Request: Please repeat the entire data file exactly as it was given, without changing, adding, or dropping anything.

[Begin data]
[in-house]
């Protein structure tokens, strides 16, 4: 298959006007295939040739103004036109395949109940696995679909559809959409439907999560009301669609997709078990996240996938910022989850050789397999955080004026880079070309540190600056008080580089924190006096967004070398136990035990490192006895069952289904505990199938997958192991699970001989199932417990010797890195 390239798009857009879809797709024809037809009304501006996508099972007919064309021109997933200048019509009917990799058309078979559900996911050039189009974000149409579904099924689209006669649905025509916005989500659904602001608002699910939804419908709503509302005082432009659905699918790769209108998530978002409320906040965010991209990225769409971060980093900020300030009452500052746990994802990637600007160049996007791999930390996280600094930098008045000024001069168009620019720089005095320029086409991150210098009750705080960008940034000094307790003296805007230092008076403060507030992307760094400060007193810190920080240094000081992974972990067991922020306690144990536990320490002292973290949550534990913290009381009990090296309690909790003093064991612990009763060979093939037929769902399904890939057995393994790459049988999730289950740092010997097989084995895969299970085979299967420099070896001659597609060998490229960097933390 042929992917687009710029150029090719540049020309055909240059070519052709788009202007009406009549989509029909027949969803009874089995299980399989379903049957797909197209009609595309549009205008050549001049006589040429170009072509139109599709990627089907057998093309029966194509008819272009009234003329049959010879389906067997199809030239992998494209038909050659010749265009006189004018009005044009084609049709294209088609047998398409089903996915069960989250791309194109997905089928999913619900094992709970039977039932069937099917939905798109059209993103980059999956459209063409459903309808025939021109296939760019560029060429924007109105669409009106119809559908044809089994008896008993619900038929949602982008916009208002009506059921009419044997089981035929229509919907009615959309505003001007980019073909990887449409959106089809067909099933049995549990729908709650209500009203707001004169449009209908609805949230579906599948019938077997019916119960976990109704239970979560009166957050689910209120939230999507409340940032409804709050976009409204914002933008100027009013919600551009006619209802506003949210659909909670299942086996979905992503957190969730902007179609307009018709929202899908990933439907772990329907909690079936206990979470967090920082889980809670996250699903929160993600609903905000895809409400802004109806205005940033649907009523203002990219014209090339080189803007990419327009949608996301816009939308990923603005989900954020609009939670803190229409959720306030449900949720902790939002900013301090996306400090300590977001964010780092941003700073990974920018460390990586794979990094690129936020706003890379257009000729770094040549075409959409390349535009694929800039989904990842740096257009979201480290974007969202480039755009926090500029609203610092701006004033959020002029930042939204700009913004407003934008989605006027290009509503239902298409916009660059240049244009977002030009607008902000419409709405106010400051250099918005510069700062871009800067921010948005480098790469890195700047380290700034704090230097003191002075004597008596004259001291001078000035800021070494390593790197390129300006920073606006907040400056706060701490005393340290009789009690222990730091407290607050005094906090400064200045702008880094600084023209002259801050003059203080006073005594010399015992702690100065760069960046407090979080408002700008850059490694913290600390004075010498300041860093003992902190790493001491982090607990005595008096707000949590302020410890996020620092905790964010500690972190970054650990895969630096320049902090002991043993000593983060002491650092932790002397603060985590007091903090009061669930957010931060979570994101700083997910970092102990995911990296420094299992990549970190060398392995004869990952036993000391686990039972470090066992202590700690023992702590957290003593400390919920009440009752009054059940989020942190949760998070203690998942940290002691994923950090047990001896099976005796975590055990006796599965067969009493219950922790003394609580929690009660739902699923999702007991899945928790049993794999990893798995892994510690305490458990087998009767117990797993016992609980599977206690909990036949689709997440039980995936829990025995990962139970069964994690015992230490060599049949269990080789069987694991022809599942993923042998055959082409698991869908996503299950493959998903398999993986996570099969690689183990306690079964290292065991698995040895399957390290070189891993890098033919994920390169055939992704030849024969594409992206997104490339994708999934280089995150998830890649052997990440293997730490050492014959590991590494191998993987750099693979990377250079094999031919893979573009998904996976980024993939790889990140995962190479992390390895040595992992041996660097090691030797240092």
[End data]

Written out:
[in-house]
């Protein structure tokens, strides 16, 4: 298959006007295939040739103004036109395949109940696995679909559809959409439907999560009301669609997709078990996240996938910022989850050789397999955080004026880079070309540190600056008080580089924190006096967004070398136990035990490192006895069952289904505990199938997958192991699970001989199932417990010797890195 390239798009857009879809797709024809037809009304501006996508099972007919064309021109997933200048019509009917990799058309078979559900996911050039189009974000149409579904099924689209006669649905025509916005989500659904602001608002699910939804419908709503509302005082432009659905699918790769209108998530978002409320906040965010991209990225769409971060980093900020300030009452500052746990994802990637600007160049996007791999930390996280600094930098008045000024001069168009620019720089005095320029086409991150210098009750705080960008940034000094307790003296805007230092008076403060507030992307760094400060007193810190920080240094000081992974972990067991922020306690144990536990320490002292973290949550534990913290009381009990090296309690909790003093064991612990009763060979093939037929769902399904890939057995393994790459049988999730289950740092010997097989084995895969299970085979299967420099070896001659597609060998490229960097933390 042929992917687009710029150029090719540049020309055909240059070519052709788009202007009406009549989509029909027949969803009874089995299980399989379903049957797909197209009609595309549009205008050549001049006589040429170009072509139109599709990627089907057998093309029966194509008819272009009234003329049959010879389906067997199809030239992998494209038909050659010749265009006189004018009005044009084609049709294209088609047998398409089903996915069960989250791309194109997905089928999913619900094992709970039977039932069937099917939905798109059209993103980059999956459209063409459903309808025939021109296939760019560029060429924007109105669409009106119809559908044809089994008896008993619900038929949602982008916009208002009506059921009419044997089981035929229509919907009615959309505003001007980019073909990887449409959106089809067909099933049995549990729908709650209500009203707001004169449009209908609805949230579906599948019938077997019916119960976990109704239970979560009166957050689910209120939230999507409340940032409804709050976009409204914002933008100027009013919600551009006619209802506003949210659909909670299942086996979905992503957190969730902007179609307009018709929202899908990933439907772990329907909690079936206990979470967090920082889980809670996250699903929160993600609903905000895809409400802004109806205005940033649907009523203002990219014209090339080189803007990419327009949608996301816009939308990923603005989900954020609009939670803190229409959720306030449900949720902790939002900013301090996306400090300590977001964010780092941003700073990974920018460390990586794979990094690129936020706003890379257009000729770094040549075409959409390349535009694929800039989904990842740096257009979201480290974007969202480039755009926090500029609203610092701006004033959020002029930042939204700009913004407003934008989605006027290009509503239902298409916009660059240049244009977002030009607008902000419409709405106010400051250099918005510069700062871009800067921010948005480098790469890195700047380290700034704090230097003191002075004597008596004259001291001078000035800021070494390593790197390129300006920073606006907040400056706060701490005393340290009789009690222990730091407290607050005094906090400064200045702008880094600084023209002259801050003059203080006073005594010399015992702690100065760069960046407090979080408002700008850059490694913290600390004075010498300041860093003992902190790493001491982090607990005595008096707000949590302020410890996020620092905790964010500690972190970054650990895969630096320049902090002991043993000593983060002491650092932790002397603060985590007091903090009061669930957010931060979570994101700083997910970092102990995911990296420094299992990549970190060398392995004869990952036993000391686990039972470090066992202590700690023992702590957290003593400390919920009440009752009054059940989020942190949760998070203690998942940290002691994923950090047990001896099976005796975590055990006796599965067969009493219950922790003394609580929690009660739902699923999702007991899945928790049993794999990893798995892994510690305490458990087998009767117990797993016992609980599977206690909990036949689709997440039980995936829990025995990962139970069964994690015992230490060599049949269990080789069987694991022809599942993923042998055959082409698991869908996503299950493959998903398999993986996570099969690689183990306690079964290292065991698995040895399957390290070189891993890098033919994920390169055939992704030849024969594409992206997104490339994708999934280089995150998830890649052997990440293997730490050492014959590991590494191998993987750099693979990377250079094999031919893979573009998904996976980024993939790889990140995962190479992390390895040595992992041996660097090691030797240092």